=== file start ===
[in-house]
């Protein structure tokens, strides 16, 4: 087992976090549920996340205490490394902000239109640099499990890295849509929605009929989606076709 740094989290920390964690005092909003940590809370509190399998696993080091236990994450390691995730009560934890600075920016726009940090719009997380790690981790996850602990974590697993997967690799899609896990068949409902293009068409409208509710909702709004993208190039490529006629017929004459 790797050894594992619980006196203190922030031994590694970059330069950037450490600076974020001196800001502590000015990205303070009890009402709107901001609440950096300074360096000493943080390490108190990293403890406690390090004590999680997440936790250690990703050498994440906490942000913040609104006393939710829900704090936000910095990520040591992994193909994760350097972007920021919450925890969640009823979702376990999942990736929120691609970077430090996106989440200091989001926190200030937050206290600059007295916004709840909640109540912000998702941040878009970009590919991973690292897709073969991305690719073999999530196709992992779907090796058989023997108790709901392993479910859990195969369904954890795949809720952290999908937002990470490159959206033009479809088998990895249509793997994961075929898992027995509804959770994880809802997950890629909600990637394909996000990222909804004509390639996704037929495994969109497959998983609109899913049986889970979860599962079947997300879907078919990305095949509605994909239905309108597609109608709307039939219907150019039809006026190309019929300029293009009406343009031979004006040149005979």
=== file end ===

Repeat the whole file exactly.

[in-house]
């Protein structure tokens, strides 16, 4: 087992976090549920996340205490490394902000239109640099499990890295849509929605009929989606076709 740094989290920390964690005092909003940590809370509190399998696993080091236990994450390691995730009560934890600075920016726009940090719009997380790690981790996850602990974590697993997967690799899609896990068949409902293009068409409208509710909702709004993208190039490529006629017929004459 790797050894594992619980006196203190922030031994590694970059330069950037450490600076974020001196800001502590000015990205303070009890009402709107901001609440950096300074360096000493943080390490108190990293403890406690390090004590999680997440936790250690990703050498994440906490942000913040609104006393939710829900704090936000910095990520040591992994193909994760350097972007920021919450925890969640009823979702376990999942990736929120691609970077430090996106989440200091989001926190200030937050206290600059007295916004709840909640109540912000998702941040878009970009590919991973690292897709073969991305690719073999999530196709992992779907090796058989023997108790709901392993479910859990195969369904954890795949809720952290999908937002990470490159959206033009479809088998990895249509793997994961075929898992027995509804959770994880809802997950890629909600990637394909996000990222909804004509390639996704037929495994969109497959998983609109899913049986889970979860599962079947997300879907078919990305095949509605994909239905309108597609109608709307039939219907150019039809006026190309019929300029293009009406343009031979004006040149005979």